Cruise Ships in Nassau, Bahamas

While we were at Junkanoo Beach, we had a good view of all for ships lined up in the port, so of course I grabbed my camera to get a photo of them all together. If you are curious, from left to right are the Norwegian Escape, the MSC Divinia, the Disney Dream, and the Carnival Liberty. Four ships in port, and we have cruised on two of them.

It was interesting to see how they were similar and how they were different. They all have the same basic shape: a pointy forward end and a rounded aft end. I guess some things are just too good to improve on, even if they date back for thousands and thousands of years. They also all have some sort of stack to vent smoke from the engines, which also is a must until they come up with some other way to power ships. And they all have an assortment of radar and communications devices, because each captain and his crew obviously wants to know where they are and what is around them. The differences are mostly cosmetic, with different paint schemes, different layouts for cabin locations, and different amenities on the top decks, as mentioned previously.

In a little way, it reminded me of a car lot, where you go down the line looking at the different models to see what you like about each one. Except that I could not afford the monthly note on one of these models.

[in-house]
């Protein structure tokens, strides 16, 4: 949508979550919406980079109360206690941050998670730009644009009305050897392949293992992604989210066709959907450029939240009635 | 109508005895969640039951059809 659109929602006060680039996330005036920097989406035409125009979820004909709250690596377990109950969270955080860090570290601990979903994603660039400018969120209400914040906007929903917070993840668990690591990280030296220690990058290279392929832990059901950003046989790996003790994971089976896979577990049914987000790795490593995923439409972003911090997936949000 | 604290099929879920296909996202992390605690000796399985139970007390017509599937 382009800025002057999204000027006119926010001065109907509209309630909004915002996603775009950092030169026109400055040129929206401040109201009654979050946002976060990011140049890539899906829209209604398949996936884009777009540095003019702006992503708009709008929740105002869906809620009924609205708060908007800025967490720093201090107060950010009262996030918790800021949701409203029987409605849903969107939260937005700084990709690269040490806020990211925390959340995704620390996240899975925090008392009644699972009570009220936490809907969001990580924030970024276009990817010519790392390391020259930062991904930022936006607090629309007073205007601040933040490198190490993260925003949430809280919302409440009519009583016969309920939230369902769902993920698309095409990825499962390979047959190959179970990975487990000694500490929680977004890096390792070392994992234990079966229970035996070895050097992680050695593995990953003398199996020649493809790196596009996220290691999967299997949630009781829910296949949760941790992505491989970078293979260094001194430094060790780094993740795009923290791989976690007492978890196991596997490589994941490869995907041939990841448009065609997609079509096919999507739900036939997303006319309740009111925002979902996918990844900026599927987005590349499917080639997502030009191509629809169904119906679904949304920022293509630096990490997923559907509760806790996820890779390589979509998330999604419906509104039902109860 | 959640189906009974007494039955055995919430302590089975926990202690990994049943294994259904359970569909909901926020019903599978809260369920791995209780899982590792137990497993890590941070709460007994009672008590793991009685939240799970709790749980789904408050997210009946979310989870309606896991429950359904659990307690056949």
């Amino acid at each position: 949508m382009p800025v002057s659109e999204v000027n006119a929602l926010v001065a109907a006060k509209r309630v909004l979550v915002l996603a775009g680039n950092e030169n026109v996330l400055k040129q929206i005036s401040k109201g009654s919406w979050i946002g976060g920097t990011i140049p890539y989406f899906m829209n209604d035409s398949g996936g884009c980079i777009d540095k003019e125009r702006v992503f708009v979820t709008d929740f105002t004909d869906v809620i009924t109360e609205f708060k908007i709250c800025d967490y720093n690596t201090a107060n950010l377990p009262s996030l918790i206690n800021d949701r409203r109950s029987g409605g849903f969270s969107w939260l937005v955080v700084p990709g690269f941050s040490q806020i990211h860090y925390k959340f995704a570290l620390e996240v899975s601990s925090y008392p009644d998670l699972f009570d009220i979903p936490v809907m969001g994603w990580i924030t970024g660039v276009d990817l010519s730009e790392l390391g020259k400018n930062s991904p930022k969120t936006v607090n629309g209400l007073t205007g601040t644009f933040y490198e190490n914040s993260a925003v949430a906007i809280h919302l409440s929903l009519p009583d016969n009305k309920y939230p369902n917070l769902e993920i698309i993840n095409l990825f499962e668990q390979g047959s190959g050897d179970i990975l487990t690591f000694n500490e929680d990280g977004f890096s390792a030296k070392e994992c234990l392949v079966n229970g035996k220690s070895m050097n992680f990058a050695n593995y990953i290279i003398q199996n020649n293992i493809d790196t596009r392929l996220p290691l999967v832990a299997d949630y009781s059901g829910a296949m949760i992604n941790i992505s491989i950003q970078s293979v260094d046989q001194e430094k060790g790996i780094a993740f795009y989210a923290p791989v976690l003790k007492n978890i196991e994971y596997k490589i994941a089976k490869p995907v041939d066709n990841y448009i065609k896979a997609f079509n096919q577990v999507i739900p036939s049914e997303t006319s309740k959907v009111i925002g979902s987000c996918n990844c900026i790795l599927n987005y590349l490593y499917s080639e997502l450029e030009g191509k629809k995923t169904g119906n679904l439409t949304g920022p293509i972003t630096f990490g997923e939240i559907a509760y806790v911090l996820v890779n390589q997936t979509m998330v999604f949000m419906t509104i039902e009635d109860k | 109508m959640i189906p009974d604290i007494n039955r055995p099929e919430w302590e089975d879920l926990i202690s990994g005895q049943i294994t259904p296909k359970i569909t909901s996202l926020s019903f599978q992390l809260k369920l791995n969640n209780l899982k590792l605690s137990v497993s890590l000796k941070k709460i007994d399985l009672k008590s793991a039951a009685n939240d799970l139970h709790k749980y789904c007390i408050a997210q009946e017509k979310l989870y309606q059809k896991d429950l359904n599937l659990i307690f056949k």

By the time we got back to our stateroom, the Divinia had already left, which seemed a little early to me, but I did not know what else they had planned for the rest of the day. I was glad that we were able to see all four of the ships when we did. Because that is just cool.

Praise the Lord from the earth, you great sea creatures and all ocean depths – Psalm 148:7

About the photos:

This small collection of photos uses two of the three lenses that I took on this trip. The fisheye photos should be rather obvious from their appearance. I used the 14-42mm zoom lens for a couple of photos, however. For the Coke bottle photo, I wanted to focus mainly on the bottle and not on the rest of our stateroom, so I used that lens to zoom in a bit. Also, I wanted to zoom in on the four ships in port, so I used that lens for that photo as well. I could have used the fisheye lens for that photo, but the ships would have looked much farther away than they look in the photo here. It is nice to have a good collection of lenses if you can.

Photo: Each photo is a single Raw exposure, processed in Photoshop. Read more about photography tips, photo software, camera gear, and more at Steve’s Photography Tips.
Camera: Olympus OM-D E-M10
Lens: Rokinon 7.5mm f/3.5 Fisheye Lens and Olympus 14-42mm IIR
Date: June 9, 2017
Location: Nassau, Bahamas

You can buy prints of these photos and other images from this site at the Burnsland Photos gallery. Look for the green Buy Photos button. Downloads for commercial license are also available.